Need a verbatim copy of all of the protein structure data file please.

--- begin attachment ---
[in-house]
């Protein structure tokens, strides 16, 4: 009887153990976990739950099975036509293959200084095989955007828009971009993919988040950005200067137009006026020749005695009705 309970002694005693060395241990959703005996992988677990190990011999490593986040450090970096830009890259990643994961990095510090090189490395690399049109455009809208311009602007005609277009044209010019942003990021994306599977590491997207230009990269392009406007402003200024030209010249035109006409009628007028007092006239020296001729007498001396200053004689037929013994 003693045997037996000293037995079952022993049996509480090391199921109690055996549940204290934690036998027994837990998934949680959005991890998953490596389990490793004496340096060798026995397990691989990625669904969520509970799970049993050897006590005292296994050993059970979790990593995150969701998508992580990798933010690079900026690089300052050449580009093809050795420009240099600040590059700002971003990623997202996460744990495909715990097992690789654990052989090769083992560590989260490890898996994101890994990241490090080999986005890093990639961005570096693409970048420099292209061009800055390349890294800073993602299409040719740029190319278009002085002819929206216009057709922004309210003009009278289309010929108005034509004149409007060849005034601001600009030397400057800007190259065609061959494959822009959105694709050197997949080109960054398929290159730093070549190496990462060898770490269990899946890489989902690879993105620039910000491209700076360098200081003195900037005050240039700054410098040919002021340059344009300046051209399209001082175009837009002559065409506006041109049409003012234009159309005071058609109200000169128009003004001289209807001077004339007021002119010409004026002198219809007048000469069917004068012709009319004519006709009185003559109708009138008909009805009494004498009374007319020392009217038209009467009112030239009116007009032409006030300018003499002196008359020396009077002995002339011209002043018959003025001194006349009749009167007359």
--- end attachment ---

[in-house]
């Protein structure tokens, strides 16, 4: 009887153990976990739950099975036509293959200084095989955007828009971009993919988040950005200067137009006026020749005695009705 309970002694005693060395241990959703005996992988677990190990011999490593986040450090970096830009890259990643994961990095510090090189490395690399049109455009809208311009602007005609277009044209010019942003990021994306599977590491997207230009990269392009406007402003200024030209010249035109006409009628007028007092006239020296001729007498001396200053004689037929013994 003693045997037996000293037995079952022993049996509480090391199921109690055996549940204290934690036998027994837990998934949680959005991890998953490596389990490793004496340096060798026995397990691989990625669904969520509970799970049993050897006590005292296994050993059970979790990593995150969701998508992580990798933010690079900026690089300052050449580009093809050795420009240099600040590059700002971003990623997202996460744990495909715990097992690789654990052989090769083992560590989260490890898996994101890994990241490090080999986005890093990639961005570096693409970048420099292209061009800055390349890294800073993602299409040719740029190319278009002085002819929206216009057709922004309210003009009278289309010929108005034509004149409007060849005034601001600009030397400057800007190259065609061959494959822009959105694709050197997949080109960054398929290159730093070549190496990462060898770490269990899946890489989902690879993105620039910000491209700076360098200081003195900037005050240039700054410098040919002021340059344009300046051209399209001082175009837009002559065409506006041109049409003012234009159309005071058609109200000169128009003004001289209807001077004339007021002119010409004026002198219809007048000469069917004068012709009319004519006709009185003559109708009138008909009805009494004498009374007319020392009217038209009467009112030239009116007009032409006030300018003499002196008359020396009077002995002339011209002043018959003025001194006349009749009167007359």